Russian Officials on Magnitsky List ‘Keep Money in U.S.’

Some of the Russian officials allegedly linked to the death of Russian anti-corruption lawyer Sergei Magnitsky keep their money on U.S. bank accounts, U.S. Democratic Senator Ben Cardin, the main sponsor of a bill that would penalize Russian officials for human rights violations, has said.

“We’ve had evidence that the people – some of the people involved in the Magnitsky tragedy –have had their money in U.S. banking accounts,” Cardin said on Wednesday during a conference in Washington entitled “Toward a Democratic Russia.”

“They don’t really want their money in rubles. They would like to have them in euros or dollars, and more recently I think dollars than euros,” he said.

Magnitsky, who worked Hermitage Capital, a British investment fund, was arrested on tax evasion charges in November 2008, days after accusing police investigators in a $230 million tax refund fraud, and died after almost a year in the Matrosskaya Tishina pre-trial detention center in Moscow.

A probe into his death revealed that the 37-year-old lawyer, who was suffering from untreated pancreatitis and a heart condition, did not receive proper medical treatment. Rights activists pointed to multiple violations of his rights during his arrest and in detention, including signs that he was beaten by prison guards hours before his death.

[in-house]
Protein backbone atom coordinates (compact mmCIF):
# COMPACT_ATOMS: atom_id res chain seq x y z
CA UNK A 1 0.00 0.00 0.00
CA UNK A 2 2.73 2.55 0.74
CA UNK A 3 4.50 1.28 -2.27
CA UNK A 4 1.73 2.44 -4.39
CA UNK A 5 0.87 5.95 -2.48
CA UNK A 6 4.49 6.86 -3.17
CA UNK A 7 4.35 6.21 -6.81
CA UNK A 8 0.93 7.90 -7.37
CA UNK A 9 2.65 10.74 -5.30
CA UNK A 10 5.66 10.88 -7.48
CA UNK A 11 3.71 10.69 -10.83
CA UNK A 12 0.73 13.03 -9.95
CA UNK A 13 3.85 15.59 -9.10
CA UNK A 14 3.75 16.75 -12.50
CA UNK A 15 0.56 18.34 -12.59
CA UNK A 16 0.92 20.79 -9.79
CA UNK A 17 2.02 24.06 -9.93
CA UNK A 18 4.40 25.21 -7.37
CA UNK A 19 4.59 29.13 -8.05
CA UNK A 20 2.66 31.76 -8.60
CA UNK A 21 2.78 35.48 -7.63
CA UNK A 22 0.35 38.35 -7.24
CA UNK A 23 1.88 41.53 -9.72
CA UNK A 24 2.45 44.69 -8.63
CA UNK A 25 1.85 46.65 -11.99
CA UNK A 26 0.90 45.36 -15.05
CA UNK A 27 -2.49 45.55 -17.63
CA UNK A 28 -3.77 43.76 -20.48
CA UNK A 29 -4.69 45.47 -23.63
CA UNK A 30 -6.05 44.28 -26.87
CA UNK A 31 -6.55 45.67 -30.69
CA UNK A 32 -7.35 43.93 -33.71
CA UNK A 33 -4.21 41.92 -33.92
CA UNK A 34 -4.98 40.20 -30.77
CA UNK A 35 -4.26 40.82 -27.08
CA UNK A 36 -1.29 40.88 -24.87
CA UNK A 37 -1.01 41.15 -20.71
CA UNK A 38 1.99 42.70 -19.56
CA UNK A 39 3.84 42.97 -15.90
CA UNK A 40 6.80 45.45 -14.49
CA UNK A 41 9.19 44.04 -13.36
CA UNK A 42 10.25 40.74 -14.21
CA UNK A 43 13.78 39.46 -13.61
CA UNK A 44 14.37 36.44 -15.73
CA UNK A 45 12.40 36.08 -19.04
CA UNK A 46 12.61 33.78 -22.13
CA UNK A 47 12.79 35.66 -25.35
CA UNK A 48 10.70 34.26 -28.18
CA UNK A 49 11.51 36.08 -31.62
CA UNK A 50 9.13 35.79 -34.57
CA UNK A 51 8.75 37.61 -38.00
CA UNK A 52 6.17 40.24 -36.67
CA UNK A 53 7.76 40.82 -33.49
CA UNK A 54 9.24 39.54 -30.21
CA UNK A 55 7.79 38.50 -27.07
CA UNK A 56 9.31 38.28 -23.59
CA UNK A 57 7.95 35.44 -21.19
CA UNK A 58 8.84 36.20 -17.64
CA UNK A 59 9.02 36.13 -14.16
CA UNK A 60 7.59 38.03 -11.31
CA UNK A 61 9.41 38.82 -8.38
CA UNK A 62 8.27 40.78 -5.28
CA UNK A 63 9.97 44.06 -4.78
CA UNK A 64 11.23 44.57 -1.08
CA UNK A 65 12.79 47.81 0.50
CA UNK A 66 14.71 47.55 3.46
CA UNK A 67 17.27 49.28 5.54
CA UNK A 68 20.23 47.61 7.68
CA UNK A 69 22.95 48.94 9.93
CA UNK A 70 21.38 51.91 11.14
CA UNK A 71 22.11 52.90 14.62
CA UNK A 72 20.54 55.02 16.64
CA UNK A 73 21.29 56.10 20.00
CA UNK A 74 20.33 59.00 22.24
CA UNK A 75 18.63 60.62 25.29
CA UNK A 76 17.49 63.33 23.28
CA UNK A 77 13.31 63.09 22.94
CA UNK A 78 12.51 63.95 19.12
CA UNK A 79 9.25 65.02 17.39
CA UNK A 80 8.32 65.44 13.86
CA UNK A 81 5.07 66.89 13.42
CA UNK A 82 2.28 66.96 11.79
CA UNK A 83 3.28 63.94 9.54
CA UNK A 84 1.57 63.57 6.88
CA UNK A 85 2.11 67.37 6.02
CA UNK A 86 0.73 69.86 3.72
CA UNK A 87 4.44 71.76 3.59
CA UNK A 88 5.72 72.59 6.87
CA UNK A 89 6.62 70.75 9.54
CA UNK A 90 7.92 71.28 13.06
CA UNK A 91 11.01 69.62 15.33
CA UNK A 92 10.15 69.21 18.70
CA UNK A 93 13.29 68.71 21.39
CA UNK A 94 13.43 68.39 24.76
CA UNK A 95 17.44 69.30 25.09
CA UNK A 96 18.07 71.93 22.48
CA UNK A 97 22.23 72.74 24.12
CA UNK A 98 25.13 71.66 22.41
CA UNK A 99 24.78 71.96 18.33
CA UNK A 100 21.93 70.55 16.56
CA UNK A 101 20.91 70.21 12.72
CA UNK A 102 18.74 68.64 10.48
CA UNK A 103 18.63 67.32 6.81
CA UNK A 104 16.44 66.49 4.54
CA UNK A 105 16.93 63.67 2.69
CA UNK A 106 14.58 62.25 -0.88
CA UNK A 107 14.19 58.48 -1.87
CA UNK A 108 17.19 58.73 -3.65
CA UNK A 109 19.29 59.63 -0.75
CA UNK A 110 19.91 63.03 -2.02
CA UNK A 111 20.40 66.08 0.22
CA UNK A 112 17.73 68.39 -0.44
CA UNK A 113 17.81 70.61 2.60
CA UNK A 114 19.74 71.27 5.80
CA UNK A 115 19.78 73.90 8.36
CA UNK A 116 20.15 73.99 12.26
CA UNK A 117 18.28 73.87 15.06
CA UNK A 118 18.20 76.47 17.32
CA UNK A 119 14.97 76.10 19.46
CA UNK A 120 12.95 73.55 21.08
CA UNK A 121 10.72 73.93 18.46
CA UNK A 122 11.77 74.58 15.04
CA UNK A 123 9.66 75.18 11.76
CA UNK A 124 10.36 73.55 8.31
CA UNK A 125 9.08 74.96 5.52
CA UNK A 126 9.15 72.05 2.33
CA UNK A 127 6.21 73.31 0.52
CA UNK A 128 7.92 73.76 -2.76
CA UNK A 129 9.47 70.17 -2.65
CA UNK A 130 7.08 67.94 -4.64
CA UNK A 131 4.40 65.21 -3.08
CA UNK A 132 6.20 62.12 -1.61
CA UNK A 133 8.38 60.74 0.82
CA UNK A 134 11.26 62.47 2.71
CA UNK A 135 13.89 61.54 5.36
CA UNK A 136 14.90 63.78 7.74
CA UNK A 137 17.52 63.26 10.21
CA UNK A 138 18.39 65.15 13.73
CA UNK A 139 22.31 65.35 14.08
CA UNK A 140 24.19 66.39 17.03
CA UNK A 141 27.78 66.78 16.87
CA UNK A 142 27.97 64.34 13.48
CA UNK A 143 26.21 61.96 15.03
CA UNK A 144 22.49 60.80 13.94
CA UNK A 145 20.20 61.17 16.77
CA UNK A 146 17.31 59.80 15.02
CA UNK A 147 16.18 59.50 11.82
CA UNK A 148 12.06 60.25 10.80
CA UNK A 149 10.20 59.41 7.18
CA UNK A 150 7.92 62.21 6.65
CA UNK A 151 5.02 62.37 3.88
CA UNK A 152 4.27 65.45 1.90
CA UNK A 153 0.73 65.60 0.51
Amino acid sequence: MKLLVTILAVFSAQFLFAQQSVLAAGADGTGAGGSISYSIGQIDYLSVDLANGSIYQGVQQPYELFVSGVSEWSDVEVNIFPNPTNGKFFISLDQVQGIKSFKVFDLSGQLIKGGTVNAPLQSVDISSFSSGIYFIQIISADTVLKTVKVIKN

The U.S. Senate Foreign Relations Committee unanimously approved on Tuesday the Sergei Magnitsky Rule of Law Accountability Act sponsored by Cardin. The bill seeks to impose visa bans and asset freezes on Russian officials allegedly involved in Magnitsky’s death, as well as in other human rights abuses in Russia.

Russia strongly opposes to the bill, saying it would be an unwarranted intrusion into its internal affairs.

Moscow expressed outrage on Wednesday over the U.S. Senate panel’s approval of the bill. Deputy Foreign Minister Sergei Ryabkov warned that there will be a “symmetrical response” from Russia if the bill is adopted, and that such a move would have an “extremely negative” effect of Russian-U.S. relations.

“[They have] an opportunity to weigh the consequences after all, so we urge our U.S. partners and U.S. lawmakers to do just that,” Ryabkov told reporters in Moscow.

The legislation has broad support in Congress, but the Obama administration does not look too enthusiastic about it, saying it is redundant as Washington has already imposed visa restrictions on some Russian officials believed to be linked to Magnitsky’s death.

Cardin claimed on Wednesday the bill’s objective was to “help the Russian people.”

“It’s in our interest to get Russia to change. It’s not to penalize the perpetrators; that’s not our objective. Our objective is to get the type of changes in Russia that we think are important for the Russian people and for the international community,” he said.

The United States should “show leadership” in pushing Russia to punish those responsible for the lawyer’s death, he said.

“There are countries in Europe today that are watching what’s happening in the United States on the Magnitsky bill. They’re going to follow. They won’t lead, but they will follow,” he said.

Besides the United States, parliaments of several European countries, including the British and Irish legislations, moved to consider sanctions against Russians believed to have been involved in the lawyer’s death.

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